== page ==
Sun offers Y2K protection
New solar-electric panels like those recently installed on the Yellow Brick School building could be a good way to hedge against any power shortages that might result from Y2K computer problems.
While many homeowners are buying gasoline-powered generators to prepare for possible electricity outages around Jan. 1, 2000, a solar electric, or photovoltaic, system would be cheaper per kilowatt generated, say solar experts. Though a generator would only be used for a matter of hours, or perhaps days, a photovoltaic system could reduce electric bills for 20 years or more.
Some Starwood homeowners are said to be spending enormous sums of money on gasoline- or propane-powered electric generators, said Randy Udall, executive director of Aspen’s Community Office for Resource Efficiency. Some of these generators, which may produce up to 50 or even 80 kilowatts, may cost as much as $30,000.
“These backup generators will produce the most expensive power ever produced on the planet” – assuming they are only used for a matter of hours, Udall said. Even a small, good-quality generator might cost as much as $8,000, he said. More than $1 million worth of gasoline-powered generators are expected to be sold in this area before the year’s end.
But if homeowners install solar-electric systems, while they can’t expect as much power at once, they can have lights in the event of a public utility emergency, and can expect 20 years of service.
“A photovoltaic system is really investing in the future – getting 20 years of power up front,” Udall said. Actually, more than 20 years are easily possible, but systems are warranted for 20 years.
The new panels at the Yellow Brick building, which serve as a roof over an exterior stairwell, are designed as a functional metal roofing material as well as solar collectors. The product is called Uni-Solar and is made by an American company called United Solar Systems Corp. The system has about 400 square feet of electricity-generating surface and costs about $20,000.
Mike Tierney, of Aspen Solar Systems, installed the system. Tierney said the 2,000-watt array of photovoltaic panels, designed to function as roofing, could provide a small family with power, if room heating and domestic hot water heating was done with natural gas.
The panels get, by a conservative estimate, five hours of sun per day, producing 10 kilowatt hours per day. With 30 days of adequate sun per month, that’s 300 kilowatt hours per month.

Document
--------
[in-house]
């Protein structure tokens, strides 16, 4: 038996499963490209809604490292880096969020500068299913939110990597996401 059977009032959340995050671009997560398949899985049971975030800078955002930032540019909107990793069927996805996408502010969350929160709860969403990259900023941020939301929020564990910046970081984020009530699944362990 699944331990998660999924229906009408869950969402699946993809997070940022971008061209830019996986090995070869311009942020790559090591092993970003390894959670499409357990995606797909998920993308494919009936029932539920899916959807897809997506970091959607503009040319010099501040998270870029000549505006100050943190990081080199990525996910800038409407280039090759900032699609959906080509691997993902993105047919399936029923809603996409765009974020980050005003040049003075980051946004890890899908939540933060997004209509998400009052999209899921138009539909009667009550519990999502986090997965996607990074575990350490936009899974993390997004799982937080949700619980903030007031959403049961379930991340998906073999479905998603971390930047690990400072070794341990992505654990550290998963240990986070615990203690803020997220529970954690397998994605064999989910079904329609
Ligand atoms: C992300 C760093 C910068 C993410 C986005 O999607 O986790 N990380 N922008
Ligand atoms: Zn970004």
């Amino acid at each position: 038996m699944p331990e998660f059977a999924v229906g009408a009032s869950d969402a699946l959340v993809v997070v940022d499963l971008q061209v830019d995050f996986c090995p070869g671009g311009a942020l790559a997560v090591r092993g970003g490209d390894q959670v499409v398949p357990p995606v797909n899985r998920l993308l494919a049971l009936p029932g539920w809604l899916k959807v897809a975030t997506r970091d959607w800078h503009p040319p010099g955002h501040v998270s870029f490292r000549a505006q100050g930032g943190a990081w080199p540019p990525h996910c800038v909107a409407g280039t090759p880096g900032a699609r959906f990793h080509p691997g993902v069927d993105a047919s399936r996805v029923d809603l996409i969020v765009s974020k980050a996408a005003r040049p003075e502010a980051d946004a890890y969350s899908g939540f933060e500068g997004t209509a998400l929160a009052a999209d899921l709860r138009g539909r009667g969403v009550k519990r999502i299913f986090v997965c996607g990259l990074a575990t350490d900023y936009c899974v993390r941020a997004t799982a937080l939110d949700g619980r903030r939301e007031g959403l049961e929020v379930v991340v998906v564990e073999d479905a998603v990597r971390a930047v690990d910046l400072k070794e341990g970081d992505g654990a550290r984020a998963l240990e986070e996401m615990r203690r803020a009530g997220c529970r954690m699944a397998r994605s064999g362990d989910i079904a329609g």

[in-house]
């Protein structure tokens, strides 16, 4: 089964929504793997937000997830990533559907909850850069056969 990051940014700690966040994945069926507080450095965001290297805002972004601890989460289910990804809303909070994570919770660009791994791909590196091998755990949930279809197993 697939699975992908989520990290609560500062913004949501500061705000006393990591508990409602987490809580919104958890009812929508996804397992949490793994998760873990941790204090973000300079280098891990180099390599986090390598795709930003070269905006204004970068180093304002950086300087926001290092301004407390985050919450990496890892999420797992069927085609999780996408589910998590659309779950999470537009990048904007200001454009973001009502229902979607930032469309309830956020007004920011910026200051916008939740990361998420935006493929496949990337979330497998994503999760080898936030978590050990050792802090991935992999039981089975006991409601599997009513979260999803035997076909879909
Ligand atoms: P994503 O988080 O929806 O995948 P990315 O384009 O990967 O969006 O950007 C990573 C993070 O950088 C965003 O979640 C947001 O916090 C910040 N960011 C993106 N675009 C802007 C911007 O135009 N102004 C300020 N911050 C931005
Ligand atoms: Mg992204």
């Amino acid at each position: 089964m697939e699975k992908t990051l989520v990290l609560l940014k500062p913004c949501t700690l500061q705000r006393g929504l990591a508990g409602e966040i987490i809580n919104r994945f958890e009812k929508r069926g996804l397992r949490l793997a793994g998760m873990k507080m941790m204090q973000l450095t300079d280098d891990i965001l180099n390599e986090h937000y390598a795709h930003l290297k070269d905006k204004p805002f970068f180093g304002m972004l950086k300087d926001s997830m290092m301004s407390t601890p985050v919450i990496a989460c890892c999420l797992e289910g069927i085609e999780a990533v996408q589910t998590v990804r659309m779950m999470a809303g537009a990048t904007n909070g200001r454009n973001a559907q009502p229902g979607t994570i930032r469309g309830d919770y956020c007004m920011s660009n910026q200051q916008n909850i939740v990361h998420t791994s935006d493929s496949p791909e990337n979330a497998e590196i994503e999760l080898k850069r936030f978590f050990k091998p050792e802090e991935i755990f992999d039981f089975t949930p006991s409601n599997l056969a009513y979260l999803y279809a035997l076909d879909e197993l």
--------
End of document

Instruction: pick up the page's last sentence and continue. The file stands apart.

“So I would say that display would produce every bit of electricity a small house would use,” Tierney said.
Tierney said he installed a solar electric system at a Smuggler Mobile Home Park home which includes a bank of batteries. That system can be set up so that the house can be disconnected from public utility lines and still have power at night, because the solar panels charge the batteries during the day. In case of a Y2K power outage, two rooms could be heated and lit indefinitely by the system, because of the way they wired the breakers, he said.
The owners can watch their electric meter turning backward during summer days, because the system generates more electricity than the house uses. Because Holy Cross Electric, the company that supplies power in the valley, has agreed to “net meter” surplus power from such systems, Tierney said, the owners get credit for the surplus power they produce, at the same price they pay when they use power from the utility.
The new solar panels that will provide electricity for the Yellow Brick School building will also serve as an educational display, Udall said.
The display, to be aimed at both school children and interested adults, will have meters showing how much electricity is being generated by the solar panels as onlookers watch. It will be an interactive display, providing information on demand such as the amount of power generated on the previous day.
Udall said the educational display was designed because solar panels aren’t very exciting to look at.
“The appearance is that nothing is happening,” Udall said, “so we’re going to try to bring this roof alive with this educational display.”
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The city of Aspen is contributing $1 million to a CDOT project that will see concrete instead of asphalt at the roundabout into town.